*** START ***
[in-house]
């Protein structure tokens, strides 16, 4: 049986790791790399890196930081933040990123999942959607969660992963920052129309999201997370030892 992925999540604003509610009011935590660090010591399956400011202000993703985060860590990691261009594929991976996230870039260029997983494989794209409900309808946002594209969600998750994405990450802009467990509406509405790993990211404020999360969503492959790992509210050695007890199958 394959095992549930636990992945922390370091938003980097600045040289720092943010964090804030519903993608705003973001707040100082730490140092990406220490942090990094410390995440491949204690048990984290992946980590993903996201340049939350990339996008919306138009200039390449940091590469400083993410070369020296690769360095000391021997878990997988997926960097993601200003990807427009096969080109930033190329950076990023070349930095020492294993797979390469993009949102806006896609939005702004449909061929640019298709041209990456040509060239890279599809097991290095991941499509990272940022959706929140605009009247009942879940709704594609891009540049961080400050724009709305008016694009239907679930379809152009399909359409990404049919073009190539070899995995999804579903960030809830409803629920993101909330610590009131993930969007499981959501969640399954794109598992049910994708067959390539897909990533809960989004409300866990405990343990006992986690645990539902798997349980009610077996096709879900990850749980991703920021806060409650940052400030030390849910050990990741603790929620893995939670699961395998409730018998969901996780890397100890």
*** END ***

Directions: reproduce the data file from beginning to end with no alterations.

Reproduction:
[in-house]
């Protein structure tokens, strides 16, 4: 049986790791790399890196930081933040990123999942959607969660992963920052129309999201997370030892 992925999540604003509610009011935590660090010591399956400011202000993703985060860590990691261009594929991976996230870039260029997983494989794209409900309808946002594209969600998750994405990450802009467990509406509405790993990211404020999360969503492959790992509210050695007890199958 394959095992549930636990992945922390370091938003980097600045040289720092943010964090804030519903993608705003973001707040100082730490140092990406220490942090990094410390995440491949204690048990984290992946980590993903996201340049939350990339996008919306138009200039390449940091590469400083993410070369020296690769360095000391021997878990997988997926960097993601200003990807427009096969080109930033190329950076990023070349930095020492294993797979390469993009949102806006896609939005702004449909061929640019298709041209990456040509060239890279599809097991290095991941499509990272940022959706929140605009009247009942879940709704594609891009540049961080400050724009709305008016694009239907679930379809152009399909359409990404049919073009190539070899995995999804579903960030809830409803629920993101909330610590009131993930969007499981959501969640399954794109598992049910994708067959390539897909990533809960989004409300866990405990343990006992986690645990539902798997349980009610077996096709879900990850749980991703920021806060409650940052400030030390849910050990990741603790929620893995939670699961395998409730018998969901996780890397100890």